Interview & Report



Fashion Journalist / Editor

Born 1983 in the USA, Washington State. Attracted to the unusual idea of an American studying in Japan, Misha came to Tokyo in 2004, getting her fashion education at Bunka Fashion College. Currently she is a fashion journalist/editor and writes for such publications as The Japan Times, VOGUE Girl, Numero TOKYO, Kyodo News, CNN go, Shiseido Hanatsubaki, and SO-EN Magazine among others. In April of this year she started a blog that reports on the "now" of the high-fashion world in Tokyo called "Tokyo Fashion Diaries" and it is currently available in 3 languages, garnering attention globally. She also works as a stylist and producer, bringing multiple talents to her work, and now adding "President" of her new company Totteoki Inc. started this summer to the roster. She is known throughout the industry for her highly particular taste in edgy, avant-garde fashion.

Misha Janette became interested in the unique culture of Japan, which differed greatly from her native United States, and moved to Japan on her own. She has been active as a fashion journalist and stylist in a plethora of media, such as newspapers, magazines, TV and the Internet. This April, she officially started her blog, “Tokyo Fashion Diaries,” and the abundant topics that she picks up based on her own aesthetic sense, regardless of fame of what she reports on, have garnered considerable attention both in Japan and abroad. We interviewed Misha, who eight years after arriving in Japan, is strengthening her presence in Japan as one of Tokyo’s leading fashion icons with her unique fashion style.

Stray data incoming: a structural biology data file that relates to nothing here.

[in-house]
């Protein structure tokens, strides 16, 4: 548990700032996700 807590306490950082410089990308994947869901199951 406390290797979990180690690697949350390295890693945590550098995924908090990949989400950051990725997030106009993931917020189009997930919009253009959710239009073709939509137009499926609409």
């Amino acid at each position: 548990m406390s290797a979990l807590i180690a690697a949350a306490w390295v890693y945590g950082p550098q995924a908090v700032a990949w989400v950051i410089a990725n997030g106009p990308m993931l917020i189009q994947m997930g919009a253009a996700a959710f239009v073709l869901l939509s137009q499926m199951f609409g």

What made you decide to work in Japan?

Misha: I’m from Washington State, and when I was in the 4th grade, my homeroom teacher, who was Japanese-American, taught me origami, gave me Japanese sweets, and introduced me to a Japanese pen pal. The letters that arrived from my Japanese pen pal were so cutely decorated, and I always looked forward to getting them. This was the first time I became aware of a country called Japan. When I was in high school, programs such as “Sailor Moon” and “Pokémon” aired on TV, and the coloring of these characters was unique and the ideas were completely different from the U.S., and I became more interested in Japan. So in my third year of high school, I came to Japan as an exchange student, and this experience was what first led me to my current job.

Did you study fashion from when you were in the States?